I created a sign for the table that explained the Endearment Books.  People really liked the concept and the miniature books.  I used a number of different mediums to create these books: leather with mother of pearl closures, glass, feathers, and recycled earrings and art prints.  Some had soft covers while others were hard covered. 


While in Toronto, I always enjoy walking down Queen Street, West.  I find this area of the city very eclectic and the sights feed my creativity.  As I ventured along I noticed an interesting sign in one of the windows:

I had a great chuckle and was tempted to go in and ask how much they cost, but Queen Street kept calling for me to continue with my discovery.   Unfortunately I didn't quite make it to the  paper stores, but I did get to see some fabulous shoe stores.  I also noticed a sign in another one of the windows inviting artists to bring their work in to be considered for an exhibit.  I went in and inquired.  I was able to show a small sample of my art work on my books, to the creative director.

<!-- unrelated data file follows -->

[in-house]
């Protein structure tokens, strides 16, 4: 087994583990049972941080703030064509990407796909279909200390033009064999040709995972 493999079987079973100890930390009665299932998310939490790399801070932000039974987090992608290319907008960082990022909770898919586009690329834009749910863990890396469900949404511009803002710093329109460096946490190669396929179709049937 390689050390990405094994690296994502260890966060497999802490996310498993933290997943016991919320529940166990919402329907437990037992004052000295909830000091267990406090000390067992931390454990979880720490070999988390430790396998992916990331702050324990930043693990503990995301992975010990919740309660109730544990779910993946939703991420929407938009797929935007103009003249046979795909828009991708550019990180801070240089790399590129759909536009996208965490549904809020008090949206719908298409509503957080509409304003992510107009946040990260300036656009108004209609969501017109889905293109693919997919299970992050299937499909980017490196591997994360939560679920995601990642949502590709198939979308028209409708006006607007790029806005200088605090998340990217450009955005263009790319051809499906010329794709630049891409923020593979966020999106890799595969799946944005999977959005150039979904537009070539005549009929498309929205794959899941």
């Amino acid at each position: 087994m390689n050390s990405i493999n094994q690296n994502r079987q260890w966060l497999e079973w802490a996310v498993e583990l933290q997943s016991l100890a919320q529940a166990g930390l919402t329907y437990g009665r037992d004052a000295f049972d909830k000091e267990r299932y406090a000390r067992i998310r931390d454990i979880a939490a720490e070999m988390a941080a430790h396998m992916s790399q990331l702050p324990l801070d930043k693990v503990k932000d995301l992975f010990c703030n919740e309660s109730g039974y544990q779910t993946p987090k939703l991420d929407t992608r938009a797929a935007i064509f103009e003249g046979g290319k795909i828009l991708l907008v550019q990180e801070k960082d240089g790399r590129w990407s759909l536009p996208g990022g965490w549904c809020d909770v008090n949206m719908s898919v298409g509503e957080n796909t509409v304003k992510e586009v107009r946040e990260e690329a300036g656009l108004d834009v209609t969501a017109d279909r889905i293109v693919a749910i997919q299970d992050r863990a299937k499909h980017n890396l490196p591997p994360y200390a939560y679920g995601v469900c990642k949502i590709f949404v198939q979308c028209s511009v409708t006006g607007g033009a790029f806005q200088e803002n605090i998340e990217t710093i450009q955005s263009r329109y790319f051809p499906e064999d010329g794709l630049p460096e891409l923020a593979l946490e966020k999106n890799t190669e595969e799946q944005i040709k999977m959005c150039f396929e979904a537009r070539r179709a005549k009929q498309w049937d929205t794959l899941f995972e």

This summer when I was attending a photographic exhibit at the Canadian Museum of Nature.  I started talking with a lady who was a member of The Ottawa Book Collectors group.  That discussion resulted in an opportunity for me to give a brief presentation to the group on the history of the book and to show the members how to make a simple, single signature book.  I was well received and the group members were very enthusiastic learners.  Great fun was had by all. 

The Ottawa Book Collectors group was founded in 1980.  It is a forum where book lovers get together to share their enthusiasm for book-related matters.  They meet monthly between September and June and at times have tours to view special books.  If you are a book enthusiast have a look at their website: